Acute myeloid leukemia have mainly been characterized by the presence or absence of recurrent cytogenetic aberrations. In order to improve diagnosis and therapy new studies have been performed more recently to supplement this molecular classification with gene expression profiling. It has also been established that expression levels of genes are often largely controlled by the state of cytosine methylation in the adjacent promoter region. A novel technology using a unique combination of base specific cleavage and MALDI TOF mass spectrometry enables quantitative high throughput DNA methylation analysis. We have employed this new DNA methylation analysis technology to analyze a set of over 100 genes recently introduced as a gene expression panel for the prediction of survival in AML patients (Bullinger et al. NEJM 2004). We determined the degree of methylation for selected CpG islands within in 120 promoter regions of these genes in a total of 96 individuals. The resulting data on the degree of methylation at each CpG islands/ sample was analyzed using a supervised and an unsupervised approach. A hierarchical cluster analysis was performed to identify a subset of genes that can be used for further molecular classification of AML. We then also evaluated the methylation data for its ability to predict survival. We first used a set of 48 individuals to train a statistical learning algorithm and a second set of 48 samples to validate the trained algorithm. Furthermore we wanted to evaluate the magnitude of gene silencing caused by promoter methylation. We therefore correlated the expression levels of all examined genes to the degree of methylation in their promoter regions. The results of this work demonstrate the importance of DNA methylation as biomarker in molecular classification of AML. We also show that large-scale DNA methylation studies can now be performed with reasonable efforts in a very short time period. These results provide groundwork for future research that will ultimately enable individualized therapy based on molecular characterization.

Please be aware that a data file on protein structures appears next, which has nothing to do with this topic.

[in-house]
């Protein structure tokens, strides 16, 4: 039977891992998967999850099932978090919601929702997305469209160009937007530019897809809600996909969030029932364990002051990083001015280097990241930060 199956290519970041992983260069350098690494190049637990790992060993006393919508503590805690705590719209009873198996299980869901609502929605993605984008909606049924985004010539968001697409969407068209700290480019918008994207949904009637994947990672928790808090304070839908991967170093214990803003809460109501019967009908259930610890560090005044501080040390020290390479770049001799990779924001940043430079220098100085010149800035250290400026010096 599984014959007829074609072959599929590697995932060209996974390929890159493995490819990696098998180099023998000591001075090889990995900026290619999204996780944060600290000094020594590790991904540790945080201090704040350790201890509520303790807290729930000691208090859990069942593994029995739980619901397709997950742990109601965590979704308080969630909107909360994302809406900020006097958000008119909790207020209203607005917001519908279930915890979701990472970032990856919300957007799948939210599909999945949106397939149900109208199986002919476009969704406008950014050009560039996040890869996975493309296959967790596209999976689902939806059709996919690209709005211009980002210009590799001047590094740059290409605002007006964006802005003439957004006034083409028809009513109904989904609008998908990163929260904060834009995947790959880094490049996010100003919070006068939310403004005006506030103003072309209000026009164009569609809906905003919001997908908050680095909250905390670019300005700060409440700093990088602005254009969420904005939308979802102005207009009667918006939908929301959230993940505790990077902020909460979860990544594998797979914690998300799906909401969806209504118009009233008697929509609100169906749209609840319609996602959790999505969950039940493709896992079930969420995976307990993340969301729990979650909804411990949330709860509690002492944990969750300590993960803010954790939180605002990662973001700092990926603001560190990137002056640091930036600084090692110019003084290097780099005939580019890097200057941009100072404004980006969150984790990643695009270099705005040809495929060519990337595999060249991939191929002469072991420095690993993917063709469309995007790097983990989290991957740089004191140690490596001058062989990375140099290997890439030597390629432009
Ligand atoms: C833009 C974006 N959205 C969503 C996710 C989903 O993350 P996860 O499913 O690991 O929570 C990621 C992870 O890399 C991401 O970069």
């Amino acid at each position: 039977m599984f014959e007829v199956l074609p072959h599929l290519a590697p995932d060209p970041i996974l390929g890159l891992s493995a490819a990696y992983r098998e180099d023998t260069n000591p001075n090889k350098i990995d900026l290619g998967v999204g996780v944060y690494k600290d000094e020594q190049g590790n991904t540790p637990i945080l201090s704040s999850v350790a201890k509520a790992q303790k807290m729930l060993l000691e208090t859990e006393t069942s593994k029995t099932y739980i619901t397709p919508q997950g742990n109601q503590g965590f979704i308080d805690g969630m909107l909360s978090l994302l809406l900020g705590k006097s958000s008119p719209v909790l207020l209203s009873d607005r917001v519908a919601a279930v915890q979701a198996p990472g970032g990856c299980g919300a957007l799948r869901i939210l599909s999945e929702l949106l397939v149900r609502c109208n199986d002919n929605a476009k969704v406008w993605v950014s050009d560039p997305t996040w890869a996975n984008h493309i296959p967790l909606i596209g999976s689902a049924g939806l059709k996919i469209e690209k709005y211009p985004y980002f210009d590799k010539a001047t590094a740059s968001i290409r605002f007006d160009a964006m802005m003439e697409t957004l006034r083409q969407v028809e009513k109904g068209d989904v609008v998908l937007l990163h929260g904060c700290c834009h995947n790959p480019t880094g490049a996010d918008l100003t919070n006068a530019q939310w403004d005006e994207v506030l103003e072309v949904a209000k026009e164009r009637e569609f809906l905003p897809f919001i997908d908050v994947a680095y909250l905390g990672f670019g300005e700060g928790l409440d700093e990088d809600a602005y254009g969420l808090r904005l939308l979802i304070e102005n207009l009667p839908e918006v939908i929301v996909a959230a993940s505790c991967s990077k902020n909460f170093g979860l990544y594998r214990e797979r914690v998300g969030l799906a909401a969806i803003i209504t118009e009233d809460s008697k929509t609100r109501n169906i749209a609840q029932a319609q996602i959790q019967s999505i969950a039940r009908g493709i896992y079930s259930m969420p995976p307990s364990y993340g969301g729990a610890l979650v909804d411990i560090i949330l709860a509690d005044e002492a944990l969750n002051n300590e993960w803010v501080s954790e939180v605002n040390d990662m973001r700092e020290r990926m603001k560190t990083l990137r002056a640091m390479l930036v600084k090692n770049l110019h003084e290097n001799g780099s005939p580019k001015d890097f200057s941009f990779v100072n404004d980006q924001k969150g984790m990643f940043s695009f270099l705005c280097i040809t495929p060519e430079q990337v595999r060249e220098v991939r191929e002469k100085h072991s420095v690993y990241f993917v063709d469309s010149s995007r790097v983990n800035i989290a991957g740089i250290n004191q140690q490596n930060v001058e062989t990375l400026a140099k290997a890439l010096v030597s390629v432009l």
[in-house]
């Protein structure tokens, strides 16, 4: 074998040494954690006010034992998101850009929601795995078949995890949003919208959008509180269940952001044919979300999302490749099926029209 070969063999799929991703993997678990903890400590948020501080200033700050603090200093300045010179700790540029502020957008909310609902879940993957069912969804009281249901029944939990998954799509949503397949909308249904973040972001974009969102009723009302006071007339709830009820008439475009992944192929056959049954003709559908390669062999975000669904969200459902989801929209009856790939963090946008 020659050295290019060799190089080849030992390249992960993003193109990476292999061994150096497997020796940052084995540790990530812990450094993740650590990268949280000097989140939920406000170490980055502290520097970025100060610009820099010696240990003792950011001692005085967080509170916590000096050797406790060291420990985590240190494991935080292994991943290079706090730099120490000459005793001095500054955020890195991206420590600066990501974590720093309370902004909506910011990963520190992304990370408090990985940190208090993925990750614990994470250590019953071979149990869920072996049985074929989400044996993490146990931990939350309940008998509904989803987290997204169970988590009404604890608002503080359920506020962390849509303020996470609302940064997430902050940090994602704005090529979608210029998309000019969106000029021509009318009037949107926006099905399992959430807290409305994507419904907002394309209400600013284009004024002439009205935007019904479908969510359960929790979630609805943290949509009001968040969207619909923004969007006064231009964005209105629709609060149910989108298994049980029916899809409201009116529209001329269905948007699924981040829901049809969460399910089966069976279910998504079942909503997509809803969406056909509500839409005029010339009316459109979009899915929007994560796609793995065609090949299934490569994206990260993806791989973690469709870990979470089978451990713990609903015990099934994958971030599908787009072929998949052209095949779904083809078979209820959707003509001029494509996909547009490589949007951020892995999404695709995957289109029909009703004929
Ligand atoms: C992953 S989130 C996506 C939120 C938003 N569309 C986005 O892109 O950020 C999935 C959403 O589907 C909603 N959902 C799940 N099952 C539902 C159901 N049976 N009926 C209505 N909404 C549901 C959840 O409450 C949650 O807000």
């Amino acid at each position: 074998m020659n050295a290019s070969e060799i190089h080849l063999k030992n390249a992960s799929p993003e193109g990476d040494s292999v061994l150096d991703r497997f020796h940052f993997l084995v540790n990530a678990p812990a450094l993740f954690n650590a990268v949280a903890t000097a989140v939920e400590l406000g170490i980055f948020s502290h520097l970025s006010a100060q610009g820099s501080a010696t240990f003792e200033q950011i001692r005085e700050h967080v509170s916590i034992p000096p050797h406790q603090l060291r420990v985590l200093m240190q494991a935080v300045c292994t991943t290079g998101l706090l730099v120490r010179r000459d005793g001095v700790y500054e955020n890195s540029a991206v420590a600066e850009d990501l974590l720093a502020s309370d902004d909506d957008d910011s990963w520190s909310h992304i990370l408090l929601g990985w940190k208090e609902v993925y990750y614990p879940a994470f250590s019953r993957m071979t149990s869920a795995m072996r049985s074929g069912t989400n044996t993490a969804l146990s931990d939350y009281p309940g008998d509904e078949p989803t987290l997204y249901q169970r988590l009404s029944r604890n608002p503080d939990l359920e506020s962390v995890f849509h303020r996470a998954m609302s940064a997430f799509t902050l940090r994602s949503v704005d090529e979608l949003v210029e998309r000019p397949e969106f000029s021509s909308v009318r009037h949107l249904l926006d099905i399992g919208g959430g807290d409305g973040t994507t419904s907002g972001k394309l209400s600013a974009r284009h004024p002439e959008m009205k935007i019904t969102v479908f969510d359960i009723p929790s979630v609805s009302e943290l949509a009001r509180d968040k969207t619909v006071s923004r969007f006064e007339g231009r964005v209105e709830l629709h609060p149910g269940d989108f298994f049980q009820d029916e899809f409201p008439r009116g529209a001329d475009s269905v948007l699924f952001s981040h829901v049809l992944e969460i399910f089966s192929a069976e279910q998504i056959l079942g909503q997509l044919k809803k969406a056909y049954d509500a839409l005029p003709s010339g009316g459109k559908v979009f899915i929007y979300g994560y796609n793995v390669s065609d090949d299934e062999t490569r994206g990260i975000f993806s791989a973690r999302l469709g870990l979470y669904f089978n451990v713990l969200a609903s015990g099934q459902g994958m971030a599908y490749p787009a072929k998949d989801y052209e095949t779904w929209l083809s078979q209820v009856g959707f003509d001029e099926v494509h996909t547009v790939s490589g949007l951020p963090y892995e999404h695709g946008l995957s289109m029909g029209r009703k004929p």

[Proc Amer Assoc Cancer Res, Volume 46, 2005]